The auction of coveted 4G spectrum that is now underway in the United Kingdom represents a critical juncture for country’s wireless market, with the winners set to gain access to data bandwidth essential for meet burgeoning demand for mobile data services.
Chiefly driven by smartphones, U.K. mobile data traffic will rise by more than 400 percent from 2012 to 2016, according to a new report from the IHS Screen Digest Mobile Technology Intelligence Service at information and analytics provider IHS (NYSE: IHS). IHS forecasts mobile data traffic in the country will rise to 1.4 billion gigabytes in 2016, up from 274 million gigabytes in 2012, as presented in the figure below.
The auction features 2.6Ghz spectrum best suited for urban deployments and scarce spectrum at the 800MHz band, which is especially suitable for delivering wireless services in rural areas. This makes 800MHz desirable for any nationwide deployment of 4G.
“The importance of this spectrum auction in shaping the future of the U.K. wireless market cannot be understated,” said Daniel Gleeson, mobile analyst at IHS. “Access to spectrum is the main barrier to entry for any company looking to build a new wireless network. The amount a company spends in the auction will affect their business performance for years to come. Seven companies are bidding for spectrum: the country’s four existing mobile operators along with three new players. With only three companies likely to win spectrum, at least one of the United Kingdom’s existing operators is likely to lose out.”
Bidders Play Mobile Musical Chairs
The four existing players that have entered the auction are EE, O2, Vodafone and Three. The three new entrants are BT, PCCW and MLL Telecom.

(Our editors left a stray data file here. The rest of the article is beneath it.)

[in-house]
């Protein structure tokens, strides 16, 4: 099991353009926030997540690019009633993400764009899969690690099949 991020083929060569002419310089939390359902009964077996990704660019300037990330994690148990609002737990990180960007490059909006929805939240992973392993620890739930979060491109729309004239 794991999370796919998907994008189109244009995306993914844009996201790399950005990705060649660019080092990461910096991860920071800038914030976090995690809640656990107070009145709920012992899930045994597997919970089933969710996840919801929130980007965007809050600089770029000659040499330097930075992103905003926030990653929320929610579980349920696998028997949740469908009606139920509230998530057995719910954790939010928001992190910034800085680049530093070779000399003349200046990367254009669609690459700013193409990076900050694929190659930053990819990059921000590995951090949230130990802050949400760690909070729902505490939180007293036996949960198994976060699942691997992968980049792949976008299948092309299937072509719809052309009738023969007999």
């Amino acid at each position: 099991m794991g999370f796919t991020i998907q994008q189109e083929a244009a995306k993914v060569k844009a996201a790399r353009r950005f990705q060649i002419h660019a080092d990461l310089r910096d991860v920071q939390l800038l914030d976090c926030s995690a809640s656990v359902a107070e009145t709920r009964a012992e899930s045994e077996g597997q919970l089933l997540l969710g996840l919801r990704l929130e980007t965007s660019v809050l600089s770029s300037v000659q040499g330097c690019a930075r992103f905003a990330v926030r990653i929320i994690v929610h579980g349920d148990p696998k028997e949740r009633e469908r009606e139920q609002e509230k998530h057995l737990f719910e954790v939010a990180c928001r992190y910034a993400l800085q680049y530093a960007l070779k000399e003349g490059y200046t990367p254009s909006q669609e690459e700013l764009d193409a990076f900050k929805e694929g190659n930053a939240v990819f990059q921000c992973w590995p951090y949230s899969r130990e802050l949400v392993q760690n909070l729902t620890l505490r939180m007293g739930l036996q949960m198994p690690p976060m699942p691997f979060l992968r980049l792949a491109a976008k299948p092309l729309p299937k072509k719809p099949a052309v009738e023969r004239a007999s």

Other European spectrum auctions have only seen a maximum of three operators win 800MHz spectrum. The United Kingdom could follow this pattern, yielding three winners and four losers.
“The winners will have the bandwidth required to keep pace with the boom in mobile data—while the losers will struggle to remain competitive in the mobile market,” Gleeson noted.
Much like other developed markets, the United Kingdom has seen massive growth in smartphone users during the past five years. This, combined with a steady take-up of large screen mobile broadband services, is causing a substantial increase in data traffic carried by the mobile operators.
The 800MHz Question
Different types of spectrum have varying propagation characteristics. Lacking spectrum in certain bands effectively limits an operator to urban areas. For an operator to succeed, it must have a spectrum portfolio with both breadth and depth.
The U.K. auction is offering spectrum in two bands; the 800MHz band and the 2.6GHz band. The longer wavelengths associated with transmissions at the 800MHz band mean signals travel further resulting in larger cells, fewer cell sites for operators and therefore lower deployment costs to serve rural areas. The 800MHz cells are approximately 10.5 times larger than 2.6GHz cells transmitting with the same power. This makes 800MHz much more valuable than the 2.6GHz band.
Among the existing mobile operators, the companies with the most to lose are O2 and Vodafone, which presently do not have 4G spectrum.
Not securing 800MHz licenses would be a disaster for O2 or Vodafone as their current licenses do not allow for the deployment of 4G, and relying on 2.6GHz spectrum would severely limit their capability to cover most of the country.
The Consequences Beyond 4G
While the deployment of 4G services will be the primary outcome from the auction, spectrum auctions have a habit of rearranging all the deck-chairs in the mobile market in a particular country. The past few years has seen cooperation between the operators in site-sharing deals in order to reduce costs while simultaneously expanding potential coverage.
These relationships are based around having similar needs due to similar spectrum holdings, so it’s clear that changing the spectrum holdings could lead to different joint ventures. Particularly in an era of economic uncertainty, operators will be on the lookout for ways to minimize the cost of rolling out services. Extra sites may be needed if an operator is aiming to use 2.6GHz exclusively in urban areas or if an operator with limited geographic coverage i.e. Three, is attempting to build out a more comprehensive network or of course there is a new entrant like BT.
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